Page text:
Raclette cheese . It is a cheese of Swiss origin from the canton of Valais .
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- 1 Ingredients
- 2 Tasting Period
- 3 Features
- 4 Controlled designation of origin (AOC)
- 5 Sources
It is made with raw milk of cows and usually in the form of large wheel of approximately 6 kg. Several pasteurized raclette cheeses are made in the French regions of Savoie , Franche-Comté , Auvergne and Brittany . Recently, variants of the original raclette have been created: white wine , smoked, pepper or herbal.
Its optimal tasting period lasts from November to February, after a cure of three to six months, although it is excellent at any time of the year.
The raclette (in female) is a traditional dish valaisano, which by their sociable nature has spread to many countries. Traditionally, cheese was melted by bringing it closer to a heat source such as an oven or hot coals . Today, it is consumed among friends around an electric grill also called a raclette  or sometimes a raclette.  The cheese is served melted with cooked potatoes , with sausages and pickles . In Switzerland , raclette is eaten accompanied by a hot drink or a light white wine such as Chasselas .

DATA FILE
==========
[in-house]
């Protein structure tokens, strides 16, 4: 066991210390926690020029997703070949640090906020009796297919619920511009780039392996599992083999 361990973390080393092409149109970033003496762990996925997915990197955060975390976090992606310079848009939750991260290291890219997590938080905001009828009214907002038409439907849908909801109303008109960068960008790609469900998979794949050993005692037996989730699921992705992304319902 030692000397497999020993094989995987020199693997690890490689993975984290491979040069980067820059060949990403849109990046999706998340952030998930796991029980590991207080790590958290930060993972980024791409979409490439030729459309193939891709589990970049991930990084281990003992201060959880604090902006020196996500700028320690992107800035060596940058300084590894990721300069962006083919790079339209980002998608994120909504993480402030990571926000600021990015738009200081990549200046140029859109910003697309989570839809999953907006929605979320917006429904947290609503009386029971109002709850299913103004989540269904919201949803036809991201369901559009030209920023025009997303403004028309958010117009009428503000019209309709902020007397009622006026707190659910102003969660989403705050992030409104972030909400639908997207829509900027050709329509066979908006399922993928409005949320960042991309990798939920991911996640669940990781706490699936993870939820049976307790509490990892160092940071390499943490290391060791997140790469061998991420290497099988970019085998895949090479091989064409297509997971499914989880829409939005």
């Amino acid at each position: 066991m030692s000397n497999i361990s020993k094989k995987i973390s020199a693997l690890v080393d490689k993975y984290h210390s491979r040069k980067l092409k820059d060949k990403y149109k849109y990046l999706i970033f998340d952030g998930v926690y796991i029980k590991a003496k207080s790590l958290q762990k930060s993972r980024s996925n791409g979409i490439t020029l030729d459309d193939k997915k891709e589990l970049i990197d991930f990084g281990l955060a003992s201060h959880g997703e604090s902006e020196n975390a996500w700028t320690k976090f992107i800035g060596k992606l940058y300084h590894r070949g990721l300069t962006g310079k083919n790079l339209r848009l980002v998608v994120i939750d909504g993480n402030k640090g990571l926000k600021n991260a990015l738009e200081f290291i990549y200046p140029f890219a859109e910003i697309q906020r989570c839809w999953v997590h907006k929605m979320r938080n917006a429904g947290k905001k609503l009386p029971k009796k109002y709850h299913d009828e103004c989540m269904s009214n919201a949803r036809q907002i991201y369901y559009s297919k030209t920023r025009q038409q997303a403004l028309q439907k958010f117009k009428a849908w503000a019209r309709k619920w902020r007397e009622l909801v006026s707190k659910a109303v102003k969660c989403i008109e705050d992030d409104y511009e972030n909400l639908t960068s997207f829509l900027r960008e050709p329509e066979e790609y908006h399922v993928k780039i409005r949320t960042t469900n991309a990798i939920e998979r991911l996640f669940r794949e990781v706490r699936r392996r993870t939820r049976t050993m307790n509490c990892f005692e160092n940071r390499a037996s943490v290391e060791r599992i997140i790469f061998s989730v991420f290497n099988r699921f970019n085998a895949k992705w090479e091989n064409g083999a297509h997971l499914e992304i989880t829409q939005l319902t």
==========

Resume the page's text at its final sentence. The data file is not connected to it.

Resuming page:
Controlled designation of origin (AOC)
Raclette cheese obtained the AOC distinction in Switzerland in late 2003 . This distinction limits the production of the raclette to the Valais territory and sets precise quantities for its manufacture (quantity and proportions of the ingredients). This AOC has been the subject of controversy in Switzerland, as a significant number of raclette cheeses are produced by other methods in other cantons, although using the canton’s fame to some extent to promote itself.